The main challenges of the New Urban Agenda are to empower the “right to the city” and to enhance the public space as dynamic living forms mainly in informal settlements, industrial vacant lands and deprived urban areas. The public space is a dynamic laboratory for urban pattern making, the DNA for evolutionary urbanism, that constructs transitory, elusive or spontaneous geometries and forms. In slums, they represent the manifestation of public urbanity governed by self-organisation, which include bottom-up initiatives, the sharing of civic capacities and spatial activation by remaking. The design solutions should be site-specific too and differ in sizes, shapes and geometries mainly regarding cultural and topographic conditions. Urban informality offers immense opportunities to reflect on resilient urban forms of public space as self-ruled structures.
Imagine like UN-HABITAT is requesting assistance in the development of city-wide public space strategies, with a limited budget. What should the design process be to implement an inclusive strategy?
Our proposed urban game plan consists of design management, social innovation and environmental activation to make better our cities. In order to implement city-wide public space strategies in each chosen city, we should engage community firstly by creating environmentally awareness and activate the sense of citizenship, we are all co-designers. The strategy of DIY Urbanism applied in public spaces is a dual process of both place-making and remaking. It offers immeasurable opportunities to think, play with and make resilient urban structures based on spatial flexibility and programmatic adaptability. Adaptability refers to use change whilst flexibility denotes any spatial alteration here. I will support the stratagem with the principles of group-form by Fumihiko Maki and open society by Jaap Bakema, to identify supports and programmatic infills applied in specific urban frames like game boards or transformative play-places that unfold the inventiveness among disadvantaged communities.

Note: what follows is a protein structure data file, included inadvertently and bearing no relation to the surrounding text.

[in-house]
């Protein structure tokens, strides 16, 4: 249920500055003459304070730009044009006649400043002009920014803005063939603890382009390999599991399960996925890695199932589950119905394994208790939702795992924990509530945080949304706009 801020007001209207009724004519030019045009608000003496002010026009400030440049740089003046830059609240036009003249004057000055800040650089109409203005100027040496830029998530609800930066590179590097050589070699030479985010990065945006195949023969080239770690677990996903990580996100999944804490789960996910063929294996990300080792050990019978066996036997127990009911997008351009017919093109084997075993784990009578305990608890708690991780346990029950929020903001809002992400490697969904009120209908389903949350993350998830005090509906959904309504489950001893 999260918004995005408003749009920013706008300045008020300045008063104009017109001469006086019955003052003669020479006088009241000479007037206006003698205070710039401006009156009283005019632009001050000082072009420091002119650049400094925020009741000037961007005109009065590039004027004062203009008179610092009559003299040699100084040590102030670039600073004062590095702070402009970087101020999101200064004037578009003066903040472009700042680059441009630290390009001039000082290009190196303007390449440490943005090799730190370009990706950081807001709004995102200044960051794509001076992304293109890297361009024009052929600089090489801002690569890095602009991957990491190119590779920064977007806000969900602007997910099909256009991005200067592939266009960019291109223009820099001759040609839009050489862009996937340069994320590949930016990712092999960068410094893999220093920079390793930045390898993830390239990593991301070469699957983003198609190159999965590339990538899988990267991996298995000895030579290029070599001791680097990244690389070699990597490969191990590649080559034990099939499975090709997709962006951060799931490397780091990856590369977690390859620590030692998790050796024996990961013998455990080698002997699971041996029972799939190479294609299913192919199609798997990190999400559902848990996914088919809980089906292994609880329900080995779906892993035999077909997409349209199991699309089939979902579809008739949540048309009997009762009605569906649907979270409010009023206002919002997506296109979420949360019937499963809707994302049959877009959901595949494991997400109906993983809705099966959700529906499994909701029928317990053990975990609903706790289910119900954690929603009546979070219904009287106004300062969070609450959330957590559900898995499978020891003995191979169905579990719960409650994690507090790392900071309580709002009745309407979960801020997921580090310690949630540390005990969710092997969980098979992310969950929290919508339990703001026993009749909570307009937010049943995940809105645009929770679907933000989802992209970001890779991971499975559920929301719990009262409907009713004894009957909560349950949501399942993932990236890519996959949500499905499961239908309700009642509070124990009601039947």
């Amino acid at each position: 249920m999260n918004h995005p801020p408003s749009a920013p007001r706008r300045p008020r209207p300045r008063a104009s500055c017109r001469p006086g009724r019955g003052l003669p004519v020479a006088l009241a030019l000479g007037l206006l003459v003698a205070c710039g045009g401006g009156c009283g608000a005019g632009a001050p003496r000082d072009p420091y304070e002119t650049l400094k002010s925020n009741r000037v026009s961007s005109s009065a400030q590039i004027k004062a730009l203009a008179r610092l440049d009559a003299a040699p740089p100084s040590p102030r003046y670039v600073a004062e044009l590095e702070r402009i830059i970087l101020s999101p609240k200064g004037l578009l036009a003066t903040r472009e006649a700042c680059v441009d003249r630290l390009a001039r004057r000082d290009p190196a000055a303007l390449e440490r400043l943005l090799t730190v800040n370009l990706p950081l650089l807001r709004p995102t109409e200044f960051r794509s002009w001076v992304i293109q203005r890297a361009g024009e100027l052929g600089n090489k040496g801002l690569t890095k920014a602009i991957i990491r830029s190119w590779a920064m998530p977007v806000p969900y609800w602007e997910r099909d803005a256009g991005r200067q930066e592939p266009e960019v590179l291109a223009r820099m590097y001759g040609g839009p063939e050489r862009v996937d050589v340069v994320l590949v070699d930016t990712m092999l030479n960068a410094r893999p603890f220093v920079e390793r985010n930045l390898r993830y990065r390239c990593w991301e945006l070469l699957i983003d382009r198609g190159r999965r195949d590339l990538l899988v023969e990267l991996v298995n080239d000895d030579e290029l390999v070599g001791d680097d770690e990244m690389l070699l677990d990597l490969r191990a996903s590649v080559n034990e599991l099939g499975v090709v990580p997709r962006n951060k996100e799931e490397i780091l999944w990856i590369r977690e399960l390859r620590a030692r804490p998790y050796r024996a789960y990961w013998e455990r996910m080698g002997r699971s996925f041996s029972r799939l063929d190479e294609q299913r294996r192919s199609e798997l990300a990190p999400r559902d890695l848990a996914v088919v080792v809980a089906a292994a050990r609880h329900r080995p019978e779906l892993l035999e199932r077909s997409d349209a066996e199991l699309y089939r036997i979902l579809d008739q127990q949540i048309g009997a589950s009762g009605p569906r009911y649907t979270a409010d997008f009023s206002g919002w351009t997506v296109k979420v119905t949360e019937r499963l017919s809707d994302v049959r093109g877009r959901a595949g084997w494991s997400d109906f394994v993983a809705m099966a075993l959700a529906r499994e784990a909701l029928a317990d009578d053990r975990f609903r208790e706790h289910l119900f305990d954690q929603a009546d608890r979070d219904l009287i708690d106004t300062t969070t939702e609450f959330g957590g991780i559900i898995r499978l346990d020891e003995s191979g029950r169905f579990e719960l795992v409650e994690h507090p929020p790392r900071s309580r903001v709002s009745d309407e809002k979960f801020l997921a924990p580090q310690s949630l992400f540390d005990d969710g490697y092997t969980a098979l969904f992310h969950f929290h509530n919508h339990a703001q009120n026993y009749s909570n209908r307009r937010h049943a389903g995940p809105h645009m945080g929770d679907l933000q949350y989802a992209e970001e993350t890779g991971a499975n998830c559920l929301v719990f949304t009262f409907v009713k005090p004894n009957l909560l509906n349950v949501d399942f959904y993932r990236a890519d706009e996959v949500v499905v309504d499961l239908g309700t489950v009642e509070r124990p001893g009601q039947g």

In doing so we should focus in a durable game plan based on remake and share: a. Environmental reactivation: Increase synergies to offset, reuse and remanufacture urban waste locally b. Social engagement: Connect waste industry, creative practices and local communities to consolidate the existing public spaces and reanimate deprived areas. c. Sharing economy: Due to the start-up budget is limited, we have build a sustainable business plan based on local smart communities using e-donation models based on non-cash like time-banking and in-kind material contributions.